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Two Conditions for an object to emit Blackbody Radiation: PowerPoint Presentation
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Two Conditions for an object to emit Blackbody Radiation: - PowerPoint PPT Presentation


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Two Conditions for an object to emit Blackbody Radiation: It must be at a uniform temperature. (one average speed for its atoms) It must be opaque. (otherwise it would produce emission lines). Properties of Blackbody Spectra:

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Presentation Transcript
slide1

Two Conditions for an object to emit Blackbody Radiation:

It must be at a uniform temperature. (one average speed for its atoms)

It must be opaque. (otherwise it would produce emission lines)

slide2

Properties of Blackbody Spectra:

Hotter objects have their peak emission at shorter wavelengths (bluer colors).

Hotter objects emit more energy at all wavelengths (are brighter).

slide3

Properties of Electron Orbits around the Nucleus:

Electrons are only allowed in specific orbits at specific distances from the nucleus.

A specific energy change is required for the electron to move to higher or lower orbits.

Electrons want to be as close to the nucleus as possible (in the ground state).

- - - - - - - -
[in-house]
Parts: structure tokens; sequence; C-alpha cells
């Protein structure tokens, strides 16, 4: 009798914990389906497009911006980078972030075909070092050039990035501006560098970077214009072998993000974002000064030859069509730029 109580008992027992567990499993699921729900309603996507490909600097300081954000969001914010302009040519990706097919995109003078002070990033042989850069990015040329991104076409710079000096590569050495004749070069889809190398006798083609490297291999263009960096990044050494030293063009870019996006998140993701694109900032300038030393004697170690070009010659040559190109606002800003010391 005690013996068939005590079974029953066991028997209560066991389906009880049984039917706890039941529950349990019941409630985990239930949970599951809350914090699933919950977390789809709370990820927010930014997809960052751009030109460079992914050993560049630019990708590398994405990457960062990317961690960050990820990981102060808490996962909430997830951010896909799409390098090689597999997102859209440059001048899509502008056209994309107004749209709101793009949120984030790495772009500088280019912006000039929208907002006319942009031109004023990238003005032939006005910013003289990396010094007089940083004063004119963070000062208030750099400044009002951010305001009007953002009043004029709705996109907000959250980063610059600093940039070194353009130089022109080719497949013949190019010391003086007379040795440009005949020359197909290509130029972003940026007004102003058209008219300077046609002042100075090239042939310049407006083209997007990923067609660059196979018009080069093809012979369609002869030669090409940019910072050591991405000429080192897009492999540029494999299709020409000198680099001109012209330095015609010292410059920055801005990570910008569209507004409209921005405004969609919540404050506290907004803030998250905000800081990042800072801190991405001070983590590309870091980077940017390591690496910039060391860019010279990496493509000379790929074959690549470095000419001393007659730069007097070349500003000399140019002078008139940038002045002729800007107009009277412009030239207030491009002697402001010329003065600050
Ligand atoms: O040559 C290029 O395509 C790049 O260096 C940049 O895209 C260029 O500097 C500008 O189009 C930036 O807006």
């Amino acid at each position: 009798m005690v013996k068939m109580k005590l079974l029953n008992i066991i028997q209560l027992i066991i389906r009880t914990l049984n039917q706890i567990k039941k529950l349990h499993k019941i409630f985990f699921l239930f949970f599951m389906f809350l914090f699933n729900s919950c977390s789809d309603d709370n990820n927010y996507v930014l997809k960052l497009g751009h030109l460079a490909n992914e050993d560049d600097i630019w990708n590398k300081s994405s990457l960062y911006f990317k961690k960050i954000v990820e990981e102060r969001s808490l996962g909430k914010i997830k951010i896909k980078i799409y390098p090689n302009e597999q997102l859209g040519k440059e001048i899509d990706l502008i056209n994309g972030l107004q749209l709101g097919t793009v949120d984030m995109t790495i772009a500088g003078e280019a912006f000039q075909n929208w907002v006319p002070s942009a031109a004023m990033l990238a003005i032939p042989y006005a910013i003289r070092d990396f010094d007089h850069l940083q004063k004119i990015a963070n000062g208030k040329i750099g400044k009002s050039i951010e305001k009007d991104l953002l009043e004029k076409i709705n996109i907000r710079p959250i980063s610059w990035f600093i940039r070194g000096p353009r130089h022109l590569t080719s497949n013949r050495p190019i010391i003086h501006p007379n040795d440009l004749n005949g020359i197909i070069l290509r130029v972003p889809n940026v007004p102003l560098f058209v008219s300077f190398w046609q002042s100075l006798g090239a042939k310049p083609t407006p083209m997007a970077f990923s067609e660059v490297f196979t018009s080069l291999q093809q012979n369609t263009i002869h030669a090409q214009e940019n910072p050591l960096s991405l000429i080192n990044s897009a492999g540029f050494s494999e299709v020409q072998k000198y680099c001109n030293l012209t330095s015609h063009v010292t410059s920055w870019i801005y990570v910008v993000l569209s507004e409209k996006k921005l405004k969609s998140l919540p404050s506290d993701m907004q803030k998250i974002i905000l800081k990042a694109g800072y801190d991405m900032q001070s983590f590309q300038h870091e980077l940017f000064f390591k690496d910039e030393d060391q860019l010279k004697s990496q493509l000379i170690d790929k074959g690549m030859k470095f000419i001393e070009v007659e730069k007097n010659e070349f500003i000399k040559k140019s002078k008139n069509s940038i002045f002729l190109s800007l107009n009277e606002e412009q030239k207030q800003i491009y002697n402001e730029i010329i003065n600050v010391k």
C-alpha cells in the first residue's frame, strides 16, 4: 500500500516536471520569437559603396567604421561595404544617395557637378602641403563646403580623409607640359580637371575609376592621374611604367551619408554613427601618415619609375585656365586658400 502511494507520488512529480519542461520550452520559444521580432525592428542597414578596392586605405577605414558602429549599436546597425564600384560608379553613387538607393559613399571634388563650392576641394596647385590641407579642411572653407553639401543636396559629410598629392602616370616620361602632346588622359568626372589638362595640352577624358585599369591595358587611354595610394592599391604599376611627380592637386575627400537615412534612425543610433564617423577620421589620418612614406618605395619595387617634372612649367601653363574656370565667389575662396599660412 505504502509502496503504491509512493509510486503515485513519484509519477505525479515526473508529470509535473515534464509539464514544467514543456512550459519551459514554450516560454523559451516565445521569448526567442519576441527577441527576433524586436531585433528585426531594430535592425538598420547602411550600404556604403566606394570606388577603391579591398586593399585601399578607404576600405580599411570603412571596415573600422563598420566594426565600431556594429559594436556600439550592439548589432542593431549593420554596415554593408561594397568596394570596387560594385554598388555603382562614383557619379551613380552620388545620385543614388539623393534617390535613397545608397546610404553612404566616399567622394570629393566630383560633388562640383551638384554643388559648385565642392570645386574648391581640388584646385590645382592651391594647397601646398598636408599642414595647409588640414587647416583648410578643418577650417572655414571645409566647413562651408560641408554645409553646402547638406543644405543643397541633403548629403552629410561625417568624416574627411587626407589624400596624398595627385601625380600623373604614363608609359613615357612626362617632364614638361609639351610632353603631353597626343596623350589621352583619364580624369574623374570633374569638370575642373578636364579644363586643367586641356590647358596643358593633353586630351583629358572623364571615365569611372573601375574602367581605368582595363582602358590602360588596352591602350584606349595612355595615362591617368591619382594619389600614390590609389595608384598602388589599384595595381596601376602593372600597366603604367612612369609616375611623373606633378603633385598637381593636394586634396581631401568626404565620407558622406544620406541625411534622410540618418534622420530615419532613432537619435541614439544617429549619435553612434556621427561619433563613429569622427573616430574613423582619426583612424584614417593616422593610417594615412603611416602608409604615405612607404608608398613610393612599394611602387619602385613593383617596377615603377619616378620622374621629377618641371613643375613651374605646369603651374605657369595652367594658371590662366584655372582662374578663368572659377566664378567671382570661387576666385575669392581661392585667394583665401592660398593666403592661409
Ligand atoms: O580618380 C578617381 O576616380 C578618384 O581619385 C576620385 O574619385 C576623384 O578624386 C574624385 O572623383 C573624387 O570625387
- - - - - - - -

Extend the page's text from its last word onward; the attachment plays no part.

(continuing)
The spacing of allowed orbits is different for every element.

slide4

Relation between Electron orbits and Photons:

Electrons can gain or lose energy - move in or out orbits - by emitting or absorbing photons.

The energy of the photon (frequency, color) emitted or absorbed must equal the energy difference between orbits.

Because the spacing of orbits is unique for every element, the set of colors emitted or absorbed is unique for every element.

slide5

Comparison of Bound and Free Electrons:

Bound electrons are transparent (they let most colors of light through).

Free electrons are opaque (they can absorb any color of light).

slide6

Properties of the Cosmic Microwave Background (CMB):

It comes from every direction in the sky.

It is incredibly distant (galaxy clusters in front distort it), and thus seen from a long time ago.

It is uniform on the sky (the same in every direction).

It is a perfect blackbody at a temperature of 2.7 Kelvin (comes from an opaque source).

slide7

Conclusions About the CMB:

  • The CMB comes from a distant (ancient), constant temperature, opaque source of radiation, that was the same in every direction.
  • Therefore: A long time ago, the universe was a uniform temperature everywhere, and opaque to light.
  • Therefore: A long time ago, the universe consisted of a uniform, ionized plasma, at a temperature of a few thousand degrees.
slide8

Since the time the CMB originated:

  • The universe has become less uniform (now different temperatures in different places), and has become transparent to light (we see stars and galaxies).
  • Therefore: The universe cooled from the time of the CMB until neutral atoms formed (the time of last scattering), after this the CMB was free to flow throughout the universe.
slide9

Effects of Expansion on the Observed CMB:

  • The CMB is coming from incredibly far away (14 billion light years).
  • From Hubble’s Law, it will have an enormous redshift.
  • A redshifted blackbody spectrum looks just like a blackbody spectrum at a lower temperature.
  • The CMB is a blackbody spectrum at a temperature of a few thousand Kelvin, redshifted down to a few Kelvin by the expansion of the universe.